He also said Marcellino helped the village obtain an additional $50,000 grant.

The total project cost about $950,000.

The new village trustee meeting room on the building’s first floor will soon have a donor board, where the names of people who have donated will be showcased.

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Port Jefferson is fighting to keep property tax revenue flowing from the power plant and to prevent restrictions from being lifted on peaker unit output. File photo by Lee Lutz

The Port Jefferson school district has climbed aboard a lawsuit against the Long Island Power Authority that challenges the utility’s efforts to reduce its property taxes at North Shore power plants.

LIPA has been working for the last several years to significantly reduce taxes at the aging Port Jefferson and Northport plants, saying the facilities are grossly over-assessed and force the utility to pay more in property taxes than it should. But the school board voted on Nov. 24 to join a lawsuit filed by the Town of Huntington and the Northport-East Northport school district that disputes LIPA’s legal right to file its tax challenges, claiming they are a breach of contract.

That argument stems from a 1997 letter from former LIPA Chairman Richard Kessel, in which Kessel said the utility would not file property tax challenges in the future “on any of their respective properties at any time in the future unless a municipality abusively increases its assessment rate.”

The “respective properties” referenced include the Port Jefferson and Northport power plants, which are owned and operated by energy company National Grid. That company sells the energy it produces to the Long Island utility.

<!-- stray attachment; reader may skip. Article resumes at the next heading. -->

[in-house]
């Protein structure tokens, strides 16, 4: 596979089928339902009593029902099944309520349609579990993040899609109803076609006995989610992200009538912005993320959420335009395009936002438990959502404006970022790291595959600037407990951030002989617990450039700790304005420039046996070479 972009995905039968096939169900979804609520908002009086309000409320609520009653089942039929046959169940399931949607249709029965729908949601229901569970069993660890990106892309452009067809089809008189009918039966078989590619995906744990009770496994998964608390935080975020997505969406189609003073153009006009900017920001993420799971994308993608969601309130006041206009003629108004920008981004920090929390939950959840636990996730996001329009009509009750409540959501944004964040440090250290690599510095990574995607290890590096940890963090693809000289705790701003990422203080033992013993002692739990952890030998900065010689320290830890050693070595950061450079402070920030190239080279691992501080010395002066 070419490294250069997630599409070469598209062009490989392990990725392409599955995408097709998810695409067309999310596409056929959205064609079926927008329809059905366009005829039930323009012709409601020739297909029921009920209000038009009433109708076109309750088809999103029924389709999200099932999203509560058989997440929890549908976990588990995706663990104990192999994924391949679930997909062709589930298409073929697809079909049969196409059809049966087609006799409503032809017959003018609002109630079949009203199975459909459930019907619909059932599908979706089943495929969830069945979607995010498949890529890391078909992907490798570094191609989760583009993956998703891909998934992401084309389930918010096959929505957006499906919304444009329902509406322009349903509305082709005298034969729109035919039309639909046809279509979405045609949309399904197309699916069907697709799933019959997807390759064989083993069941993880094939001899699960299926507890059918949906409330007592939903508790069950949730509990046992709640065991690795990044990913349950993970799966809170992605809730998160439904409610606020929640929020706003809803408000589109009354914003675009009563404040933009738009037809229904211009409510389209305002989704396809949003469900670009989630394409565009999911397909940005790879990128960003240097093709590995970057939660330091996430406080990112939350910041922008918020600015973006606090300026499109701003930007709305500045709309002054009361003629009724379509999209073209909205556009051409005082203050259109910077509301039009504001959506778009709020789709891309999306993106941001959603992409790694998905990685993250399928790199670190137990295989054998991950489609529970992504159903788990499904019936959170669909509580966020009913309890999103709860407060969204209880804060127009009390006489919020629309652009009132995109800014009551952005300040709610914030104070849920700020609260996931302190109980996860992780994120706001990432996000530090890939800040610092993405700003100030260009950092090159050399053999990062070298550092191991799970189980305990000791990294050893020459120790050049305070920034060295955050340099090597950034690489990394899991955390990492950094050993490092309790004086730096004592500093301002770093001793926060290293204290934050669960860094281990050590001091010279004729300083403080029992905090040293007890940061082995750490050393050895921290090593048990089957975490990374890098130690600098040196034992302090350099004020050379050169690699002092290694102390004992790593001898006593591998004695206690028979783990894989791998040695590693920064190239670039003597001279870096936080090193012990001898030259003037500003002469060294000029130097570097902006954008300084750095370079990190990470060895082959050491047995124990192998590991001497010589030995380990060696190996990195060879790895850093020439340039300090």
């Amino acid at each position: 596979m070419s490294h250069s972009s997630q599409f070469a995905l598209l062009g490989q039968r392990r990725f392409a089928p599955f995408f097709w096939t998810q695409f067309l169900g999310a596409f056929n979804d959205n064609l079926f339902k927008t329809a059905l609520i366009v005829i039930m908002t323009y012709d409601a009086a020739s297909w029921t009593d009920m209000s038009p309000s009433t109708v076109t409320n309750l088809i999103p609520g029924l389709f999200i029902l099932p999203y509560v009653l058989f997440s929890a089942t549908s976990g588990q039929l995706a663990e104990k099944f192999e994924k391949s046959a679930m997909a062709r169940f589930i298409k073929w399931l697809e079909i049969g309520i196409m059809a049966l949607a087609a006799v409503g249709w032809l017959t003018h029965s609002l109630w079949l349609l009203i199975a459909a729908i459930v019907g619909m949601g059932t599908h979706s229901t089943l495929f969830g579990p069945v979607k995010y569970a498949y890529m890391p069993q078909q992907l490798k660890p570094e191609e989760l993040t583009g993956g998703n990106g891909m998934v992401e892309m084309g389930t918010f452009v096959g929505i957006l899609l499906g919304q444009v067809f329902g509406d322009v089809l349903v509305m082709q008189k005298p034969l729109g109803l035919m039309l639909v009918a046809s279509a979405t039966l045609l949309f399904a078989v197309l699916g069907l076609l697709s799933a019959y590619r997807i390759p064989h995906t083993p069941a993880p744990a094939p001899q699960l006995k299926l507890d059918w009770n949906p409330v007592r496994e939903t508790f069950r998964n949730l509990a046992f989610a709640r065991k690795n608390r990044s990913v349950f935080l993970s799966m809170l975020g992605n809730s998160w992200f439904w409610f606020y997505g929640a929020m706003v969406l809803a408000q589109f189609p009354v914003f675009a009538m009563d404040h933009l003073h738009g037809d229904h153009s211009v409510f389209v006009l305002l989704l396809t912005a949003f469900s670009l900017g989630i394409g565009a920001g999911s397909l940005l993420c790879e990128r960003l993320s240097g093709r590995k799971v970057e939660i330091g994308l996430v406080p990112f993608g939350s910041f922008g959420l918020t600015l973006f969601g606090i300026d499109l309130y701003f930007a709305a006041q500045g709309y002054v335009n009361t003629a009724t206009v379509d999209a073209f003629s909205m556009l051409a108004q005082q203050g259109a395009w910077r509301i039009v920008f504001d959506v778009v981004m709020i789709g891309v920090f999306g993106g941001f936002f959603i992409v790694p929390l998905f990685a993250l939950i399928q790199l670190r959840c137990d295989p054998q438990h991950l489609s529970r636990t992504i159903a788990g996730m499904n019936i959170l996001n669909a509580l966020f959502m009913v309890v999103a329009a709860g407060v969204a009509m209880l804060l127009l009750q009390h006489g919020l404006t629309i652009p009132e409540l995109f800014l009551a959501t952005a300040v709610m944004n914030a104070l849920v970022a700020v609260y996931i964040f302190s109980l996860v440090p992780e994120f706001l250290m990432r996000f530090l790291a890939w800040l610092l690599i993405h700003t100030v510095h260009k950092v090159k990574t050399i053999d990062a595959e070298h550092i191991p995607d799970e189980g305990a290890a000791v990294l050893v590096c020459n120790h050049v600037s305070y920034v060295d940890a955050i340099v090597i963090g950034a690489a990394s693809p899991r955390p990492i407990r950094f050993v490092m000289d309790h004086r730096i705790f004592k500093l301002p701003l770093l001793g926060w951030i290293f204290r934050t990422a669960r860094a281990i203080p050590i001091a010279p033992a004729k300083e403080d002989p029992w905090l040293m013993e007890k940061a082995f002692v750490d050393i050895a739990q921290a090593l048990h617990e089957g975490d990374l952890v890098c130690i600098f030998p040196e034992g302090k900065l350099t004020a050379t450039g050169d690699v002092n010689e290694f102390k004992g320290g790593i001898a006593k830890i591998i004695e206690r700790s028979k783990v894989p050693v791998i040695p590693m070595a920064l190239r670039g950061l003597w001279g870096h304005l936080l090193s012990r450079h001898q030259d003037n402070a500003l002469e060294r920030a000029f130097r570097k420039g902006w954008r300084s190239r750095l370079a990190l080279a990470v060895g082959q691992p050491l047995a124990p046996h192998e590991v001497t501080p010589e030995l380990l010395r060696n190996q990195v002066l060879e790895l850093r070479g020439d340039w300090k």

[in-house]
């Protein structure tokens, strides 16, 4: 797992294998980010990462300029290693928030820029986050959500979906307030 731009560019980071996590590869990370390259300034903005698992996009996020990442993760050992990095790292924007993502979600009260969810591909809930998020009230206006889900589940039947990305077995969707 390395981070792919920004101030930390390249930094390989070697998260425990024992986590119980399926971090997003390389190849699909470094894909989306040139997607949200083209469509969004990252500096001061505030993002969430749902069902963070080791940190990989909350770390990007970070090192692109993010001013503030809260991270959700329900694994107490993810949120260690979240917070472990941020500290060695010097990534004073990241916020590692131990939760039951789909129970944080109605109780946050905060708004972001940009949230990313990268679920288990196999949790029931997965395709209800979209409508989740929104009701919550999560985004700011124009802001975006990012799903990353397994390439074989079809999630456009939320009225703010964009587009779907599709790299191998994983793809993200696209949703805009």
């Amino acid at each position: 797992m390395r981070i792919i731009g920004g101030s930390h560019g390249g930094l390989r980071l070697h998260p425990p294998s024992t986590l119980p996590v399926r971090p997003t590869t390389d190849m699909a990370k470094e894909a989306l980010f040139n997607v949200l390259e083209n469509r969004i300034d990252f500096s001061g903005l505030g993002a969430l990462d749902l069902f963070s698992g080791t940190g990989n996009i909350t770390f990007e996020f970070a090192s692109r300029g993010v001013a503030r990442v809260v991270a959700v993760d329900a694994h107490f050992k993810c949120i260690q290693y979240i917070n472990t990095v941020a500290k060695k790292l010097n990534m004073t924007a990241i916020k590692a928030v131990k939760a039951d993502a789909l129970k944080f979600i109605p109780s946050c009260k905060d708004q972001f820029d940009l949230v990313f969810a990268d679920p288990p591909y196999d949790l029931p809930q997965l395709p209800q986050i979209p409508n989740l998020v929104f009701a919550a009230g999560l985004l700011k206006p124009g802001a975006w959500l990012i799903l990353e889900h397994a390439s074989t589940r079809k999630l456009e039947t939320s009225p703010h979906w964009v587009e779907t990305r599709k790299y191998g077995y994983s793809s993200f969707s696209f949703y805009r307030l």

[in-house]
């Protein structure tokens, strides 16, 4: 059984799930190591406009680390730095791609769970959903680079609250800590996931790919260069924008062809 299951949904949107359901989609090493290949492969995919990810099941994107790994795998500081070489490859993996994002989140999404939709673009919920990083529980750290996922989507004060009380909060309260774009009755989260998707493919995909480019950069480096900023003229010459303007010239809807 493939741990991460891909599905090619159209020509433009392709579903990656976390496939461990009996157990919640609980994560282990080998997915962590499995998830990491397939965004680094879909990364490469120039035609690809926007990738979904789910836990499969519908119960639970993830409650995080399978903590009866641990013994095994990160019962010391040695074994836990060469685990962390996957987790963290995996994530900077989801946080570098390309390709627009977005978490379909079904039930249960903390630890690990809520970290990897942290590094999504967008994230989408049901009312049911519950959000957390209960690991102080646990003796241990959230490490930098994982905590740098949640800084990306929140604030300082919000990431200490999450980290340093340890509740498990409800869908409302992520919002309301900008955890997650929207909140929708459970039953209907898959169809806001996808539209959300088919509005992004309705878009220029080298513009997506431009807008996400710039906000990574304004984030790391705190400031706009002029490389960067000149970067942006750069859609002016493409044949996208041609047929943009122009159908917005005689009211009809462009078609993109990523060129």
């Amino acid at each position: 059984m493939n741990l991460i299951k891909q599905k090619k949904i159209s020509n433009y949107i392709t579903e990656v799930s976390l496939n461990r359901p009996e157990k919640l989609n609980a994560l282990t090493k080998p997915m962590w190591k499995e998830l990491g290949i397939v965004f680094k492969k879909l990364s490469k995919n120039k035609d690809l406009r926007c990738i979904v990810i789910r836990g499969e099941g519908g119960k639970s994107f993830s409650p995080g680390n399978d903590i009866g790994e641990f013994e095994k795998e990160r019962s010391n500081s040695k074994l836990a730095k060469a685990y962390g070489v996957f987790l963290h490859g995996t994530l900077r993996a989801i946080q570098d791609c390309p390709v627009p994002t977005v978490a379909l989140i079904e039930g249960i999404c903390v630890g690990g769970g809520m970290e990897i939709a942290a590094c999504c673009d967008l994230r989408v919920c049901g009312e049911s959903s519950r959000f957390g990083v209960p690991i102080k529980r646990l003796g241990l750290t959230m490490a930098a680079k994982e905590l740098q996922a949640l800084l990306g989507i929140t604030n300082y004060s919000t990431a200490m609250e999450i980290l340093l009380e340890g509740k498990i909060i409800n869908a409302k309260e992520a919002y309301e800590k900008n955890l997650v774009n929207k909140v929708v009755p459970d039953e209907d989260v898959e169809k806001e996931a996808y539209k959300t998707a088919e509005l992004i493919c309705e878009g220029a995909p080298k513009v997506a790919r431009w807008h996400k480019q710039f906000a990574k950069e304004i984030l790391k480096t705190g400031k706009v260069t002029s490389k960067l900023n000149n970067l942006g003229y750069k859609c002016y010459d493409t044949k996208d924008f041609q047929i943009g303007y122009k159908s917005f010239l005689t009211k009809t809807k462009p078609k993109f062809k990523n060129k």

In Port Jefferson, the power plant’s property taxes provide much support to the school district, accounting for almost half of its budget, making the potential loss of that revenue a serious issue for the district.

The Port Jefferson Village government is in a similar position, funding about one-third of its budget with power plant taxes. Smaller stakeholders include the Port Jefferson fire and library districts and the Town of Brookhaven.

In an announcement posted on its website last week, the Port Jefferson school district said, “Our decision to join this lawsuit is a necessary step to protect the resources of our school district and the financial stability of our taxpayers.”

Before the Port Jefferson school district joined the lawsuit, LIPA had filed a motion to dismiss it, but New York State’s highest court denied that motion earlier this year and allowed the case to move forward.

At that time, a LIPA spokesperson said the utility does not comment on ongoing litigation.

After the utility’s motion to dismiss was denied — representing a small victory for those fighting LIPA’s tax challenges — Port Jefferson Village filed a separate lawsuit in September that alleges the same breach of contract as the schools’ lawsuit. Village Attorney Brian Egan requested that court action on LIPA’s tax challenges, which are still pending in the court system, be delayed until the new lawsuits are resolved.

If the plaintiffs win their arguments, the pending tax challenges would be thrown out.

According to Egan, however, the lawsuits are now facing a new motion to dismiss, this time from National Grid.

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Marlene Wolke ready to leave her post serving town after decades of working in Supervisor Vecchio’s office

Marlene Wolke retired this week after working alongside Smithtown Supervisor Pat Vecchio for nearly three decades. Photo by Phil Corso

Anyone looking to get to Smithtown Supervisor Pat Vecchio (R) had to get through Smithtown’s Marlene Wolke first.

Wolke’s desk literally sat outside Vecchio’s office door and she spent the past three decades welcoming the town’s movers and shakers in and out of the supervisor’s headquarters. Wolke announced she would be retiring this year, and her last day on the job was pegged for Wednesday, Nov. 25.